291 F2d 86 Buenaventura v. United States Suente
291 F.2d 86
Francisco Giyolen BUENAVENTURA, Appellant.
UNITED STATES of America, Appellee.
Loncito Esperanza SUENTE, Appellant,
UNITED STATES of America, Appellee.
United States Court of Appeals Ninth Circuit.
May 31, 1961.
W. Scott Barrett and Spiegel, Turner, Barrett & Ferenz, San Francisco, Cal., and Turner, Barrett & Ferenz, Agana, Guam, for appellants.
Herbert G. Homme, Jr., U. S. Atty., Agana, Guam, and Kevin T. Maroney and Robert L. Keuch, Attys., Dept. of Justice, Washington, D. C., for appellee.
Before HAMLIN, JERTBERG and KOELSCH, Circuit Judges.
HAMLIN, Circuit Judge.
The appellants were charged, in identical two-count informations filed in the United States District Court for the Territory of Guam, with unlawfully entering the Guam Island Naval Defensive Sea Area in violation of 18 U.S.C.A. § 2152, a felony (Count I),1 and with stowing away aboard a vessel of the Military Sea Transportation Service in violation of 18 U.S.C.A. § 2199, a misdemeanor (Count II).2
The informations were filed on June 14, 1960. Counsel was appointed to represent the appellants, and on June 24, 1960, a motion was made to dismiss the first count of each indictment.3 In the discussion of this motion District Judge Gilmartin asked whether the appellants were arrested on the high seas and whether they were in custody when they entered the Naval Defensive Sea Area. The United States Attorney was unprepared at the time to answer this question, and after some discussion the judge suggested that the defendants could be placed upon the stand and could be asked that particular question. Appointed counsel objected, stating, "This is a very great surprise to me, your Honor, and I, as their counsel object to their testifying at this time." However, each appellant was called to the stand and was questioned by the judge as to the time that he was arrested, and answers of each indicated that he had been arrested about three days before the vessel arrived at Guam. Buenaventura also testified as follows:
"Q. You are not guilty? A. My only guilt is a stowaway because I can't find my own money, so I come from the British colony, I go to the American.
"Q. I understand you say you are not guilty of violating the section of the Code pertaining to the defensive sea area? You are guilty of violating the section of the Code pertaining to being a stowaway. A. Yes, sir, just because I got no money for transportation, so what do I do?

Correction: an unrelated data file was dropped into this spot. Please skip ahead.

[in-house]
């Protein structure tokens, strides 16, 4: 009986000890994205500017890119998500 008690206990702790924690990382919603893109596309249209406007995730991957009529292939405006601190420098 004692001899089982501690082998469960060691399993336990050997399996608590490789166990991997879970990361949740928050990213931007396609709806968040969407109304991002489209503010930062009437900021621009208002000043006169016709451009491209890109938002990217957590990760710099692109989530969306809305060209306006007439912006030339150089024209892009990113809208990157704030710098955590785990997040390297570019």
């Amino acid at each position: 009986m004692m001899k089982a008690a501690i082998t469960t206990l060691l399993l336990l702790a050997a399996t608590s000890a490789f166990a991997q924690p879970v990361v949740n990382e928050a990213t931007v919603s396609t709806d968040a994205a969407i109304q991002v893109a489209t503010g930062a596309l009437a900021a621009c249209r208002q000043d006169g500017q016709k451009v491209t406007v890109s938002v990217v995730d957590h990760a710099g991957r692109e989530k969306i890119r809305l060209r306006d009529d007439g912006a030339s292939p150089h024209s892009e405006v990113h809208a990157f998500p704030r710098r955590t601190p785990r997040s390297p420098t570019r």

"The Court: Very well, you may step down."
Suente, the other appellant, stated in answer to questions that he had been arrested and placed in the brig three days before the vessel reached Guam. On the basis of these statements the court said, "Very well, I am going to dismiss count one in Criminal Case No. 29-60 and also dismiss count one in Criminal Case 30-60, for the reason that these defendants were in custody of the United States authorities aboard a United States Ship when they entered the port of Guam and not for any reason suggested by the defendants' motion."
On July 1, 1960, counsel for appellants moved before another judge to dismiss the second count in each information charging appellants with "stowing away," on the ground that the two appellants were required in open court "a week ago today, to incriminate themselves contrary to their Constitutional rights and privileges and over objections of counsel." The judge at that time denied the motion, stating, "Isn't this a matter that ought to be brought up to present that at the time of trial? If the Government tries to present these incriminating statements at the trial, wouldn't that be the time to object?"
On September 30, 1960, the appellants appeared before Judge Gilmartin for the purpose of having a trial date set. The two cases were then consolidated for trial and set for October 17, 1960, before the court without a jury.4 When the matter came before Judge Gilmartin for trial, counsel for appellants stated, "On behalf of the defendants, I move at this time the charges be dismissed upon the ground the defendants were required, over the objections of counsel, to make a judicial confession on the 24th of June, 1960, in this court." The following discussion then took place:
"The Court: Make a judicial confession?
"Mr. Barrett: Yes, your Honor.
"The Court: In what way?
"Mr. Barrett: Well, it is a matter of record, I think, your Honor, that hearing of June 24, 1960, where the Court examined the defendants over my objections. In the alternative, I moved to continue the matter until it could be heard by another Judge.
"The Court: Do you have a written notice on this matter?
"Mr. Barrett: No, I filed a written motion before Judge Ferber on the same question and it was denied.
"The Court: And you are renewing your motion again this morning?
"Mr. Barrett: Yes, for the record.
"The Court: For the record, your motion is denied."
The trial then proceeded. Uncontradicted evidence, including confessions made by the appellants to an immigration officer at the time the ship docked at Guam, established that each had stowed away upon the vessel in question when it left the Philippines. The appellants did not take the stand, and no evidence was introduced on their behalf. During the trial no reference of any kind was made to the proceedings of June 24, 1960, nor were the statements of the defendants made on that day offered or received in evidence.